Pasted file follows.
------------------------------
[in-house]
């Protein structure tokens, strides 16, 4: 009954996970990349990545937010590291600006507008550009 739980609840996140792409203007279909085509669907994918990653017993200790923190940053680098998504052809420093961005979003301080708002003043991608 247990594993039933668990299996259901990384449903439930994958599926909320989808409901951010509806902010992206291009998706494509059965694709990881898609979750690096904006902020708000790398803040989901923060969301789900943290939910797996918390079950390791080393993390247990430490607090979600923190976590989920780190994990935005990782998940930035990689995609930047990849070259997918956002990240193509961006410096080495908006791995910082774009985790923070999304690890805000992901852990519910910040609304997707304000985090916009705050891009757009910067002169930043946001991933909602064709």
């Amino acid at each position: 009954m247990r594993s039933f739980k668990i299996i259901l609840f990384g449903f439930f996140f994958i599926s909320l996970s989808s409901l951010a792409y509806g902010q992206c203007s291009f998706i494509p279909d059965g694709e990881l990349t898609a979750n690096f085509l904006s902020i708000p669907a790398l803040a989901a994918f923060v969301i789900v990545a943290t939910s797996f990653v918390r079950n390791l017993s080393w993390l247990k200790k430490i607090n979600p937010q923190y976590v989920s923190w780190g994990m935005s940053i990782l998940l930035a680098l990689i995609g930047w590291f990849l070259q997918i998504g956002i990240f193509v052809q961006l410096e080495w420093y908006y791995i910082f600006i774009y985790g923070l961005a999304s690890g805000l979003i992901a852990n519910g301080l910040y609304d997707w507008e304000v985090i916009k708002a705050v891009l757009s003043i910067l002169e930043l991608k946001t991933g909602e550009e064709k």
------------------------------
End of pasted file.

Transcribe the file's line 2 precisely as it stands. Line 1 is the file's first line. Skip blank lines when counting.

């Protein structure tokens, strides 16, 4: 009954996970990349990545937010590291600006507008550009 739980609840996140792409203007279909085509669907994918990653017993200790923190940053680098998504052809420093961005979003301080708002003043991608 247990594993039933668990299996259901990384449903439930994958599926909320989808409901951010509806902010992206291009998706494509059965694709990881898609979750690096904006902020708000790398803040989901923060969301789900943290939910797996918390079950390791080393993390247990430490607090979600923190976590989920780190994990935005990782998940930035990689995609930047990849070259997918956002990240193509961006410096080495908006791995910082774009985790923070999304690890805000992901852990519910910040609304997707304000985090916009705050891009757009910067002169930043946001991933909602064709």